This week on the Common Cents podcast, we’ve got a rapid-fire roundup of four fascinating trends emerging in the banking world: branches bounce back, AI regulation heats up, FIs partner with high schools, and IMF reports some wild cyber attack trends. Check it out!

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Welcome in to the Common Cents Podcast by Kinective, where we connect you to the future of banking. Join us as we dive into the latest news and trends in banking and fintech, learn from leaders in the space, and make the complex simple. It’s common cents!

Today we’ve got a rapid-fire roundup of four fascinating trends emerging in the banking world, so let’s get to it. I’m your host, Ben Halbrooks. Here we go!

First up: Is it time to revisit previous branch assumptions?

It seems like, post-COVID, we all assumed branches were donezo… but the numbers are telling us otherwise. According to a new report from Adrenaline, there’s been a recent resurgence in physical bank visits, with customers, especially Gen Z – seeking more human interaction alongside digital tools. That shift has led to a reimagining of branch design and customer experience.

So how can FIs shift branches from transaction centers to value drivers?

First, focus on offering expert advice and problem-solving. Clients often research online but prefer face-to-face interactions when making financial decisions. Next, untether bankers from desks and use handheld devices for a more engaging client experience. Here’s a killer line from Ben Hopper, managing director of retail strategy and advisory services at Adrenaline: “Reduce the time counting the dead presidents and increase the time talking to live customers.”

To further enhance the branch experience, banks should break down back-office silos and ensure experts are readily available. And finally, don’t forget that cash is still king in a bank branch, even in the digital era, particularly for small businesses, which just goes to show the ongoing importance of ATMs and other in-branch services.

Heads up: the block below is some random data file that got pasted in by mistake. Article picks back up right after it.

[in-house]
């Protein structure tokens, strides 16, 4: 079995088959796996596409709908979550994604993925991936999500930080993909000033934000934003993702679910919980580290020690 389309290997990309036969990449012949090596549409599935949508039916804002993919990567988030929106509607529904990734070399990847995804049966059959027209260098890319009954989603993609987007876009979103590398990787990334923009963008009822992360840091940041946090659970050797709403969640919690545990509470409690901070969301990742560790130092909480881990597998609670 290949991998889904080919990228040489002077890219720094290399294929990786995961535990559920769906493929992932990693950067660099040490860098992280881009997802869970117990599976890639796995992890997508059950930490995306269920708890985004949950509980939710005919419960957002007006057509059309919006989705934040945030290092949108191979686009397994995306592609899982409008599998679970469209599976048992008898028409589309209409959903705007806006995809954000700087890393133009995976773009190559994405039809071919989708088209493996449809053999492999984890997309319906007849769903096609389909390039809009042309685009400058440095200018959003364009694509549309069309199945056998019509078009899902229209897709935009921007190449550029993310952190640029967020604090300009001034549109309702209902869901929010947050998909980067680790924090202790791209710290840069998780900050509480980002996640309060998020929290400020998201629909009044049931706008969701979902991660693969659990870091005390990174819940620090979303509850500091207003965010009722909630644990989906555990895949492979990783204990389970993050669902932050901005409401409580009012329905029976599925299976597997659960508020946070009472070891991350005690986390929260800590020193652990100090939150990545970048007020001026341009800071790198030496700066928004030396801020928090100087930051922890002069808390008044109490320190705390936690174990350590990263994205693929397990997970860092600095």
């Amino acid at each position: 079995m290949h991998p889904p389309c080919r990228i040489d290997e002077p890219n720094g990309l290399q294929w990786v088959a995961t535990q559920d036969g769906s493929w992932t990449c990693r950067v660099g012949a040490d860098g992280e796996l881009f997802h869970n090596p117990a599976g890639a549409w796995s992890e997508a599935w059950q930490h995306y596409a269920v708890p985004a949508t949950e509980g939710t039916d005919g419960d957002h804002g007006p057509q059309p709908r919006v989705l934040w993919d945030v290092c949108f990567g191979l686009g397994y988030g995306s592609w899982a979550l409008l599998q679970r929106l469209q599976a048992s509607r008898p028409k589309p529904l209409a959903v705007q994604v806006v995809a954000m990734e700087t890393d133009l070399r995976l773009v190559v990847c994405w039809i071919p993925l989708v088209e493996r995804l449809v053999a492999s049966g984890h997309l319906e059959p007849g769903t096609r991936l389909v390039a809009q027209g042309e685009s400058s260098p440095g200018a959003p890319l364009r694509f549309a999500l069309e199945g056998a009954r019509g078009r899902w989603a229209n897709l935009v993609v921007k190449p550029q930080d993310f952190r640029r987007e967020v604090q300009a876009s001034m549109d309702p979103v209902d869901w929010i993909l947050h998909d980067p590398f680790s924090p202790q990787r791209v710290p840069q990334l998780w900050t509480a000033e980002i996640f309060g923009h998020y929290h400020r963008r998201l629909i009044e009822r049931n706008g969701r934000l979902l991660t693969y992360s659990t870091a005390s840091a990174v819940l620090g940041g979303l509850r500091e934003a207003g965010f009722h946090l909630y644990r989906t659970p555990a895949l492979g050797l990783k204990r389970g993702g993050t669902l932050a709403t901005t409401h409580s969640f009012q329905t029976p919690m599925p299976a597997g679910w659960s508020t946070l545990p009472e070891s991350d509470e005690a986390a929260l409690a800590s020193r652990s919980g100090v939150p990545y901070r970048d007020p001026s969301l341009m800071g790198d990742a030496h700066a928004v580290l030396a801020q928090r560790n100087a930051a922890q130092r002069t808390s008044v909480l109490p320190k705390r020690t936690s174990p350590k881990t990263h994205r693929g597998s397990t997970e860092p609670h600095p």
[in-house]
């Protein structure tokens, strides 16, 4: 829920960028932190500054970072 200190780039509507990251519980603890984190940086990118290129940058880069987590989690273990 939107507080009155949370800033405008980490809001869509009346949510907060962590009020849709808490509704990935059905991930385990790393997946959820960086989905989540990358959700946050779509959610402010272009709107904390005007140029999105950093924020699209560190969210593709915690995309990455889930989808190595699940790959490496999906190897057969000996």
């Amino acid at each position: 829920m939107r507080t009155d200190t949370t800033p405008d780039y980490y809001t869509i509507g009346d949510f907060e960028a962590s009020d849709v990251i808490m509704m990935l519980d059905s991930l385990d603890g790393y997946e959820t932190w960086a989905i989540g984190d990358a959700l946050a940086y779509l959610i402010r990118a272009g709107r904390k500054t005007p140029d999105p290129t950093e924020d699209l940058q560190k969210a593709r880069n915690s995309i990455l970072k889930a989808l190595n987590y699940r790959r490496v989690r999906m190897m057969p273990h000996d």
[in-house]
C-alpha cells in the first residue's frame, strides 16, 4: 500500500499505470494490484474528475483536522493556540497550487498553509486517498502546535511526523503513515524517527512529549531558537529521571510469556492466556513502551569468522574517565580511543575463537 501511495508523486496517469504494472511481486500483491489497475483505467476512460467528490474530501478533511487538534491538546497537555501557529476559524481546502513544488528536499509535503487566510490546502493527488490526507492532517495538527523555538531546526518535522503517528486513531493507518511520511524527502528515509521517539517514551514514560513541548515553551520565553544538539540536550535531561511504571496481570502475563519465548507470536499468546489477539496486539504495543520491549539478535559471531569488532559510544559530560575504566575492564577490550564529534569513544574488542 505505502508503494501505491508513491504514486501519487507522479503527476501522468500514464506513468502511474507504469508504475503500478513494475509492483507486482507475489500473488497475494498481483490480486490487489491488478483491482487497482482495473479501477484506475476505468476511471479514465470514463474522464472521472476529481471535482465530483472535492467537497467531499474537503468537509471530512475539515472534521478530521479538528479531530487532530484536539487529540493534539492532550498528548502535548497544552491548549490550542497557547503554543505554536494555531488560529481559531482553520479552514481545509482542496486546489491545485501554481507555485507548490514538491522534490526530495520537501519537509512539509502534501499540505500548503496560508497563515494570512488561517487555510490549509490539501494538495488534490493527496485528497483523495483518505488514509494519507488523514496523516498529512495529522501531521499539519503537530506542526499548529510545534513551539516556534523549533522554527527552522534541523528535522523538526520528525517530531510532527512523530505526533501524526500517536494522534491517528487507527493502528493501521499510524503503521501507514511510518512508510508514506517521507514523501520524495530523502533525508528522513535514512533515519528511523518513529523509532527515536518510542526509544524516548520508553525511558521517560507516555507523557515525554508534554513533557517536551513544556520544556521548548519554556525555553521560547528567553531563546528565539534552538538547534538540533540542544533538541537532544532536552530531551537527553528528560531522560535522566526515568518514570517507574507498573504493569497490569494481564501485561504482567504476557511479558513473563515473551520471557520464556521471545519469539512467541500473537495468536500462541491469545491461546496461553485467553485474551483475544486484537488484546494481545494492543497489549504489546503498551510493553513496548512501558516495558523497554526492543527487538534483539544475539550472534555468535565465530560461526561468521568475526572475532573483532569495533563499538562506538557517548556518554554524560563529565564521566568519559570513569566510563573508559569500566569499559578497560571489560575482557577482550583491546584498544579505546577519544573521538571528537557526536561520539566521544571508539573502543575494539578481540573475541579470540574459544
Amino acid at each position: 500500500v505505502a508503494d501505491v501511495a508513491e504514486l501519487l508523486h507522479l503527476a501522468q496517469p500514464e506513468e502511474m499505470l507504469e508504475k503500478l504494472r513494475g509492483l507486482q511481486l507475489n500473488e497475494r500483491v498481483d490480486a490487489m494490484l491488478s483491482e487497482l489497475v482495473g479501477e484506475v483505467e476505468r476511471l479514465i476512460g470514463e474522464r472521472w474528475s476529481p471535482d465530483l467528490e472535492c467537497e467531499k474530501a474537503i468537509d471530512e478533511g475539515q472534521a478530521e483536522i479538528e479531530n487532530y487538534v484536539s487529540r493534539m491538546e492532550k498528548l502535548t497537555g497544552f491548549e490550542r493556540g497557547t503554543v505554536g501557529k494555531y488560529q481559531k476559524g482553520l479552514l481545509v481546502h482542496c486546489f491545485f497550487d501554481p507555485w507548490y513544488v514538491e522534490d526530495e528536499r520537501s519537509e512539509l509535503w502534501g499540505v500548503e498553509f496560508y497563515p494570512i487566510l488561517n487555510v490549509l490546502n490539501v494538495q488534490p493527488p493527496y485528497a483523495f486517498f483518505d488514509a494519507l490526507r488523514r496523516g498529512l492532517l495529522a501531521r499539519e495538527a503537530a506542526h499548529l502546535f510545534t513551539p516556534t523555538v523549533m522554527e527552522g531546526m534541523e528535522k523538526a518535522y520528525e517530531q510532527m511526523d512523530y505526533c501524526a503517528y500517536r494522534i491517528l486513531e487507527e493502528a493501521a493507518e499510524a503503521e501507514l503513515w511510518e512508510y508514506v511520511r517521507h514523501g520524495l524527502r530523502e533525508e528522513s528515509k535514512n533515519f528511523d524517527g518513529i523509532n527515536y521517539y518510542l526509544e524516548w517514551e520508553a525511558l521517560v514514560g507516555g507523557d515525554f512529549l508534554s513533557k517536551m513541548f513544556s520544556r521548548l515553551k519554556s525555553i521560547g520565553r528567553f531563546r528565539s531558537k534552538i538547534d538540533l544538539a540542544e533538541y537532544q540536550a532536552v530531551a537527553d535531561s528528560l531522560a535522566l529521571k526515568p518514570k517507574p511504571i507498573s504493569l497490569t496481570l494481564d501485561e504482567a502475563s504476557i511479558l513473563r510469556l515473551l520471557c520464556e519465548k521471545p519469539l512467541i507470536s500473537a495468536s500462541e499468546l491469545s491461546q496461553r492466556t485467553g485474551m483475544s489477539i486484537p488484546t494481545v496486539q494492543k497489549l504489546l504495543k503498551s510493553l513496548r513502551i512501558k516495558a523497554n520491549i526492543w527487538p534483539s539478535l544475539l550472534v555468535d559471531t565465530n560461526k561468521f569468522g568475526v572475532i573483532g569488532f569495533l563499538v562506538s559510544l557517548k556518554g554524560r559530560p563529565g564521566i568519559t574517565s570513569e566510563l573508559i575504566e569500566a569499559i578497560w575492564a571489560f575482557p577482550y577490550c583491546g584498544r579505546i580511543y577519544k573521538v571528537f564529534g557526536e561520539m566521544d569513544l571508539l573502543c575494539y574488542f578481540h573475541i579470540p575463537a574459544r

Bottom line? Banks that focus on building relationships through personalized interactions are going to have a big competitive edge.

Next up: Washington’s watchful eye on FIs and AI–see what we did there?

AI-powered solutions are transforming financial services, but regulatory scrutiny is heating up. President Biden’s October 2023 Executive Order on AI underscores that tension, emphasizing the need for safe innovation. The order requires transparency in safety testing, standard-setting, and risk assessment, and means the government’s taking a proactive stance on AI regulation. The US and UK have also just signed a bilateral agreement to regulate the risks of AI models by jointly developing safety tests.

But wait, there’s more! The CFPB has issued guidance on AI’s use in adverse action notification, and in March, the SEC settled its first AI-related actions against what they’ve dubbed “AI washing” – or creating publicity based on false claims about AI expertise.
So, what to do? FIs that want to harness AI’s potential have to navigate a complex regulatory landscape. It’s a balancing act between innovation and compliance. Don’t wait for a mandate! It’s more important now than ever to craft firm-wide AI policies, and FIs can use the National Institute of Standards and Technology (NIST) AI Risk Management Framework as a guide. NIST’s framework provides a structured approach to assessing and managing AI risk, ensuring institutions consider potential harm to individuals, organizations, and ecosystems. If you’re adding AI to the mix, a proactive approach to AI governance and compliance is an absolute must.